Dennis Tierce ends 39-year career
by Margaret Anderson
Special to The Star
Jul 25, 2013 | 1489 views |  0 comments | 63 63 recommendations | email to a friend | print
When agriscience teacher Dennis Tierce began his career, he thought he’d teach 25 years, then retire. Twenty-five years came and went, then 26, then 27. Tierce couldn’t do it. He couldn’t leave something he loved so dearly.

Now, 39 years later, he’s finally ready.

Tierce’s first teaching job was at Paulding County High School in Dallas, Ga. He remembers the day he was hired -- July 1, 1974 -- almost to the day that he’ll retire. He calls his two years there “a challenge”, because he was only 21, just a few years older than many of his students.

The next seven years, he drove to Ragland High School from his home in Spring Garden every day to teach.

He’d been wanting to teach at his alma mater, Spring Garden High, all this time. That opportunity opened up for him in 1983.

Ecil Chandler was Tierce’s principal in high school, and it was Chandler who hired him.

“I call it divine intervention,” said Tierce. “The vo-ag teacher (A.C. Teague) at the time passed away and I got the opportunity to come back home. Mr. Teague was a well-liked man. I did my teacher observation with him in the ‘70s.”

Tierce’s vo-ag teacher and FFA adviser in grades 9-12 was John Sudduth, one of several mentors. Tierce was president and vice president of the Spring Garden chapter.

“I enjoyed the FFA organization in high school, and I focused on it a lot during my teaching career,” he said. “Students can get a lot of good things, especially good leadership ability, from it. In high school I was involved with livestock projects. I’d go to fairs and shows. That was right down my alley.”

Spring Garden’s principal for the past 15 years, Mike Welsh, is one of Tierce’s former students.

Tierce graduated from Auburn in 1974. No one else in his family had ever taught.

“I went into it because of the way that my ag teacher got across to me,” said Tierce. “I learned a lot from him, not just from him, but from all my teachers. I looked up to them and what they were doing and how they made me feel. They made me feel like I was able to achieve something. They motivated me and it made me want to motivate students.”

Tierce’s father worked on a local farm for many years, and his mother picked cotton and worked in the fields. Tierce also worked for local farmers and always had 4-H and FFA livestock projects. He can look across the field from his house now and see the homeplace of one of the farmers he worked for, Charles Naugher.

Tierce was so inspired by some of his teachers that he and his cousin, the late Steve Tierce, bought a tractor and farmed while they were still in high school. They farmed together for 14 years. Even after Tierce began teaching, he continued to farm to some degree.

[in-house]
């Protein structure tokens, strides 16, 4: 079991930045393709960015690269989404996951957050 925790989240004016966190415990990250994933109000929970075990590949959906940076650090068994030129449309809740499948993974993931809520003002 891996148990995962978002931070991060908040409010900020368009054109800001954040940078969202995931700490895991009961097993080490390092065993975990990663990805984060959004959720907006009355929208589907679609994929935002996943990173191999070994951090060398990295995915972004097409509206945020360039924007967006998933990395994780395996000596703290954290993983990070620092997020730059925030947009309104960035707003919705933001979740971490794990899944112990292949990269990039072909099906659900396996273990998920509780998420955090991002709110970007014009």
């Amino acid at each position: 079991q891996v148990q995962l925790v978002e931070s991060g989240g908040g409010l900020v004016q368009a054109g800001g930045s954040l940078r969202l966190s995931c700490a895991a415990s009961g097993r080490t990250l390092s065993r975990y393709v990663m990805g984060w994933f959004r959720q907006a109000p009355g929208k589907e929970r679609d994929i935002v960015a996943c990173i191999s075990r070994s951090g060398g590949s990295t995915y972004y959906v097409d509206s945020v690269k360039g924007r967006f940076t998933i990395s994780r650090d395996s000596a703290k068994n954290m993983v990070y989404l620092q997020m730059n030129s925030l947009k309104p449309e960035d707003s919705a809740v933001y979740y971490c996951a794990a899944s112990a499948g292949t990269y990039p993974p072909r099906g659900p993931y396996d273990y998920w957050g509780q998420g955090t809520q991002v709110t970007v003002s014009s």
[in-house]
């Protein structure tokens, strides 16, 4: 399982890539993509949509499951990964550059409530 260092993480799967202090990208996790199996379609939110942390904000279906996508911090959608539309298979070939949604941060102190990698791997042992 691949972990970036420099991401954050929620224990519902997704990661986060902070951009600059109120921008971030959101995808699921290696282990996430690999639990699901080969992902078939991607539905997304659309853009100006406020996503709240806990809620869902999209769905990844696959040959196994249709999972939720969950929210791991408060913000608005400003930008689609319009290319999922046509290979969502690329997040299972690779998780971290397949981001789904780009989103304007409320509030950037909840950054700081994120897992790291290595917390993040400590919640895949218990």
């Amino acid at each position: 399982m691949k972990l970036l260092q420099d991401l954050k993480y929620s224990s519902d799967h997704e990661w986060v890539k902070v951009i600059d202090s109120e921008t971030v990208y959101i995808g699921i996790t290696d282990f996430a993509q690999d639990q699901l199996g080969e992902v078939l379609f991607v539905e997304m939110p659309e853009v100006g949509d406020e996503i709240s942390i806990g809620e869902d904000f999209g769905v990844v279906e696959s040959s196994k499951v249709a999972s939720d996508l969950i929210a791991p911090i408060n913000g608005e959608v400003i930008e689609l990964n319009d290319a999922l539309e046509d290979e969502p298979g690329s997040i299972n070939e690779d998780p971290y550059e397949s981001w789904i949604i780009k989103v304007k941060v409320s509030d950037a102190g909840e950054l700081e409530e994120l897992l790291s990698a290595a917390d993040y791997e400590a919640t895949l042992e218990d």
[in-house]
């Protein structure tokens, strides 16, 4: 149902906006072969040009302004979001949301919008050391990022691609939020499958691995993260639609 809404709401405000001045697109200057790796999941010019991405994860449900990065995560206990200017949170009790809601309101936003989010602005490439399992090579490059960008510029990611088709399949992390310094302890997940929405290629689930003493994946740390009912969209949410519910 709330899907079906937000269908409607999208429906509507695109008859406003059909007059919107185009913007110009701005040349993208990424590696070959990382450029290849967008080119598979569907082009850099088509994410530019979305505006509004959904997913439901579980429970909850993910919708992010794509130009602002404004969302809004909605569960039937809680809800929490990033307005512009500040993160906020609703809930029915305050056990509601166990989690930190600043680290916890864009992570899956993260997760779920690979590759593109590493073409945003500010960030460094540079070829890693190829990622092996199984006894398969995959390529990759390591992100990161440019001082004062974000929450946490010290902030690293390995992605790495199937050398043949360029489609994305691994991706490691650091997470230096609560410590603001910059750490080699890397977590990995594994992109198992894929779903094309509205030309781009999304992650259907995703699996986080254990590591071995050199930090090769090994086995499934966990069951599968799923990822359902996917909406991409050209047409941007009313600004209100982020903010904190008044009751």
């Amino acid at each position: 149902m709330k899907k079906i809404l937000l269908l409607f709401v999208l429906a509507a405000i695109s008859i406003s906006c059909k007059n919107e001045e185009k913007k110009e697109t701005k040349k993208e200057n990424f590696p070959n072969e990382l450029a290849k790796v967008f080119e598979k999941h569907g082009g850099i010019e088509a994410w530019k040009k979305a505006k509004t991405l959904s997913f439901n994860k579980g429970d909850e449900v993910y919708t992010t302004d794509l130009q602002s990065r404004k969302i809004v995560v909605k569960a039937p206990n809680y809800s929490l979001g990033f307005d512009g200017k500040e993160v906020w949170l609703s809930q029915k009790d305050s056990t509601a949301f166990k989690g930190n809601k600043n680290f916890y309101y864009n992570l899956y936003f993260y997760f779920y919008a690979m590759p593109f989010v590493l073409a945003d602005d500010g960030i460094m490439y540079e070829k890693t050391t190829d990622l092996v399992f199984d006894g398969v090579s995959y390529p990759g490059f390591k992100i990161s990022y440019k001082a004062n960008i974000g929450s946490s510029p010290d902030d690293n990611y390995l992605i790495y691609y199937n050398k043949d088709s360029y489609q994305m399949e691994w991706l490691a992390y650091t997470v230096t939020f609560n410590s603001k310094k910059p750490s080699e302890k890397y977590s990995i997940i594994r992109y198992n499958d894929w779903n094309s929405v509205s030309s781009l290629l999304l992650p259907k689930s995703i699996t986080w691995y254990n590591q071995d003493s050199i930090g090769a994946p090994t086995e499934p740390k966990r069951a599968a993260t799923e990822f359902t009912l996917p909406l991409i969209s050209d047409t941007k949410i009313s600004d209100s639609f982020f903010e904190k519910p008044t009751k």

Tierce said discipline is handled differently in schools today than it was when he was a student.

“I tell the seniors today that they get senioritis,” he said. “They already know everything. I’m still learning. Thirty-nine years ago discipline was handled differently. You can’t do things now that you could back then. It’s not permissible. I think sometimes we need to go back to the basics.”

Tierce has a lot of things planned for the next chapter of his life.

“It’s going to be different not getting up every morning and going to the schoolhouse,” he said. “Since I’ve decided to do it, it seems like every morning I get up earlier and earlier. I don’t know if it’s because the stress is gone or what. Really, I can’t say it was stressful because I enjoyed it.”

Tierce said he has plenty to keep him busy. He lives on a farm and intends to get back to his cattle business, fish, work in his yard and garden.

His main project though, what he calls his “immediate goal,” will be to help rebuild his church, Pilgrim’s Rest, between Rock Run and Forney. A tornado damaged the church in 2011. It had to be torn down, and members are in the process of rebuilding it. They’re currently in a mobile unit.

Tierce’s parents are the late Druey and Toni (Baswell) Tierce. His father was a Baptist minister. His sister is the late Carol Payne.

He and his wife, the former Mary Crane of Gaylesville, celebrated their 41st wedding anniversary July 15. They met at Demaris Baptist Church between Gayleville and Cedar Bluff and married before he graduated from Auburn.

The Tierces have no children of their own, but they say there are several hundred they call their own and they’ve become friends with them through the years.

Tierce is still in recovery mode after falling and breaking three ribs during spring break. He’s looking forward to a full recovery so that he can do the things on his retirement list. In the same sentence though, indicating he wants to enjoy retirement after spending two-thirds of his life in education, he smiled and said, “My goal is to dig at least one post hole a day.”

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Dennis Tierce ends 39-year career by Margaret Anderson
Special to The Star

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